When Arin and Hannah were babies, I was never good at following the wise "nap when they nap" advice, even though neither of them slept much during the night (hence neither did I.) I have a feeling that when this baby comes, I'll be much better at napping along with it--these older bones need more rest than they used to. Then again, maybe I'll be back to my old resisting sleep tricks--baby naptime is always such a good chance to get stuff done, and I always have so much to do. But if those naps hit me like a locomotive the way they have been lately, well, I won't be able to do anything but give in...

Tuesday, May 26, 2009

joke time

I saw this joke on Jennifer Weiner's blog (submitted by her mother's friend and book club member, Lynne Hawkins) and had to share it here:
With all the new technology regarding fertility recently, a 65-year-old friend of mine was able to give birth. When she was discharged from the hospital and went home, I went to visit:

"May I see the new baby?' I asked

"Not yet,' she said 'I'll make coffee and we can visit for a while first."

Thirty minutes had passed, and I asked, 'May I see the new baby now?'

'No, not yet,' she said.

After another few minutes had elapsed, I asked again, 'May I see the baby now?'

"No, not yet,' replied my friend.

Growing very impatient, I asked, 'Well, when can I see the baby?'

"WHEN HE CRIES!' she told me.

"WHEN HE CRIES?' I demanded. 'Why do I have to wait until he CRIES?'

I've gotten more forgetful lately, but hopefully won't ever get that forgetful in my "advanced maternal age"! I have to say, seeing news items about pregnant 66 year olds is making me feel like a spring chicken in comparison (even though technically, I am still considered an "elderly gravida.") I'm feeling less nervous about the pregnancy and forthcoming birth in general now, probably because I've passed the 12 week mark, and also because we finally have found the midwife we want to work with (more on that later, but suffice it to say, she's wonderful.) Now, I really need to get back to work (if only I can remember what I'm supposed to be working on...)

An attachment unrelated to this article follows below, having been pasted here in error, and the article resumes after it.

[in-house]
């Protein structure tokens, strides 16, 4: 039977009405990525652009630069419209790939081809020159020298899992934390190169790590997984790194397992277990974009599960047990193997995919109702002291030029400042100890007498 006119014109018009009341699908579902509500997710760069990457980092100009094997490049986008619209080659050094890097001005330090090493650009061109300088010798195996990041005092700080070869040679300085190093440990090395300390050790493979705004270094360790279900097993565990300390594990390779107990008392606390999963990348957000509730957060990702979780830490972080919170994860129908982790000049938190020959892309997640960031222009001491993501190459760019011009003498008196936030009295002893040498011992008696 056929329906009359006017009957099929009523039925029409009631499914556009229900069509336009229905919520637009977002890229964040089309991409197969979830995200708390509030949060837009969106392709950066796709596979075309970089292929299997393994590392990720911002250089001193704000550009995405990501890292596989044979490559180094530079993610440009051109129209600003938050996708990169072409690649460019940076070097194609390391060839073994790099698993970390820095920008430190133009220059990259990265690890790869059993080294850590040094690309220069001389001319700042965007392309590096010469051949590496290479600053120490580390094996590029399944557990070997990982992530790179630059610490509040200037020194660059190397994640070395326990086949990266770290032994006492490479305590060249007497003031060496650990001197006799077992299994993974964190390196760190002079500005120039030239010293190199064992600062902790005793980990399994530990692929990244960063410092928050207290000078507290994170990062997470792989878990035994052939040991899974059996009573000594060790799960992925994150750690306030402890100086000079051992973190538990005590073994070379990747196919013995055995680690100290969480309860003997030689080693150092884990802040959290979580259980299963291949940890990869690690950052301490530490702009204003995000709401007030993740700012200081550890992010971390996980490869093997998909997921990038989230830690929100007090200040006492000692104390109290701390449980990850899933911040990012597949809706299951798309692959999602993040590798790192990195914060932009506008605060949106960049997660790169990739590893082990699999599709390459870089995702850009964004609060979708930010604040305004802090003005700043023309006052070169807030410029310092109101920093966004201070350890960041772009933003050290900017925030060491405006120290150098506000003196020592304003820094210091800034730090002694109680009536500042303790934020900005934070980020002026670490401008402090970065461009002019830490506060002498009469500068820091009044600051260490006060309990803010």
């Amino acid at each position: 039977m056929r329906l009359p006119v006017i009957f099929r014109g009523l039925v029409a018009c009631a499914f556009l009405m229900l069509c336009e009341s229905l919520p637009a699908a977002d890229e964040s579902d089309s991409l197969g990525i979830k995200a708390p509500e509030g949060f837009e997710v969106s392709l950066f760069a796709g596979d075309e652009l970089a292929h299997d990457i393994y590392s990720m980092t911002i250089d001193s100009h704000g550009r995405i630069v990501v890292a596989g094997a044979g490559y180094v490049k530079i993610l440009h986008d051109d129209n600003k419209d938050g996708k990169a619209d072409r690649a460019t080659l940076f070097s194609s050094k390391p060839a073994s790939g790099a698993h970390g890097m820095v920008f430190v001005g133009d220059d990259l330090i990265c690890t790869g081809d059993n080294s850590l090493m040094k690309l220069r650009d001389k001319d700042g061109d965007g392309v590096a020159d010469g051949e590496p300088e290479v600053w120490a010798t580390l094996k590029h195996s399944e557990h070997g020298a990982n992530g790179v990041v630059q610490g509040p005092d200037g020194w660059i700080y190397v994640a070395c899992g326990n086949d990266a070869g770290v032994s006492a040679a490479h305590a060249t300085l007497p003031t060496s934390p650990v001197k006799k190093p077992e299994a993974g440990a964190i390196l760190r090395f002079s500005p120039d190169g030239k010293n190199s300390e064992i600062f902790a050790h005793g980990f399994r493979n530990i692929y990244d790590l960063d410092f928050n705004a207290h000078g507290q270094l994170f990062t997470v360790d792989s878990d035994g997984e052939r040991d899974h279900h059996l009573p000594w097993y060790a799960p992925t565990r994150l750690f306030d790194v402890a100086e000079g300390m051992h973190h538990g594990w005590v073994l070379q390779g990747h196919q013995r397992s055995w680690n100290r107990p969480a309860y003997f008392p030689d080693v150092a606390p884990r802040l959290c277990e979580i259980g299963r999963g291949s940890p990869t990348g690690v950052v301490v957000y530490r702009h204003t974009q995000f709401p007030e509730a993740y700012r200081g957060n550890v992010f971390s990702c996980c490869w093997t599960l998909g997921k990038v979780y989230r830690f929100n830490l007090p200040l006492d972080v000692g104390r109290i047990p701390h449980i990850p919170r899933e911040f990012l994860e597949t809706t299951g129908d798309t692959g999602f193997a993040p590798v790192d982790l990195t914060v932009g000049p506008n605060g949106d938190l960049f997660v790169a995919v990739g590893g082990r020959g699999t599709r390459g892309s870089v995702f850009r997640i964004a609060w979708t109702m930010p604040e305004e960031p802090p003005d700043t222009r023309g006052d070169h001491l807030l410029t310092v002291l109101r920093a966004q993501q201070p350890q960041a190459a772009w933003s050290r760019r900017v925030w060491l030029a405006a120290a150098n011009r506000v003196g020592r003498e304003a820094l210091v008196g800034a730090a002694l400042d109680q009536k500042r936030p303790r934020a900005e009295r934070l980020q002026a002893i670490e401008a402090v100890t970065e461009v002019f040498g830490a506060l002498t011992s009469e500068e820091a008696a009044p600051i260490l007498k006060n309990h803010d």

Friday, May 22, 2009


I have always had a black thumb. I love plants, and long dreamed of having a lush garden, but somehow had never been able to translate that into reality. Years ago, when my kids were little, we had a plot in the community garden at Family Student Housing at UCR, but our patch never really took off. I think we grew one anemic watermelon and a couple of stunted cucumbers, but that was about it. Thankfully our neighbors were generous, letting us pluck their candy-sweet cherry tomatoes (especially delicious when warm off the vine), and giving us baskets of squash and eggplant.

This spring, Michael and I decided to try our hands at gardening together. We attended a class on edible landscaping, did a bunch of reading, talked with friends who were also planning gardens. It was exciting to see how many people we knew were making this leap into growing food--we even found out that the people who moved into my last house started a local organization, Growcology, dedicated to educating the public about organic gardening and sustainability. One dear friend used being laid off from her teaching job as an opportunity to follow her dreams and start her own regenerative gardening/permaculture business. I love being part of this upswell.

We planted corn, beans, peas, lettuce, eggplant, peppers, honeydew, cucumber, loofa (which I had always thought was a sea sponge, not a gourd!), pumpkins, sunflowers, onions, and four kinds of tomatoes (like the true writer geek I am, I chose two of the varieties of tomatoes based on my books coming out next year--yellow pear tomatoes for PEARS and Abe Lincoln tomatoes for MY LIFE WITH THE LINCOLNS.) Some we started from seed, others from seedlings from the nursery and the farmers' market. It was right around the time that we were doing all this planting that--unknown to us--the baby was conceived. It feels fitting that the baby began when so much other life was germinating around us.

Not all the seeds took, and some of the plants withered quickly in the sun, but many others have taken root--the stalks of corn are growing tall and sturdy, the peppers and eggplant and peas are blossoming, and we've already been able to harvest some of the lettuce. Onions that we had given up on started to push through the soil weeks after we expected them to--some cucumber plants popped up weeks after their sister seeds, as well. The tomatoes are especially exciting, the vines tall and shaggy and full of green fruit. The green zebra tomatoes were the first to start burgeoning, and it's been so lovely to watch them grow rounder and fuller as my belly starts to get rounder and fuller, too. It makes me feel part of something bigger than myself--part of a deeper cycle. Such abundance!

Tuesday, May 19, 2009

egg and cheese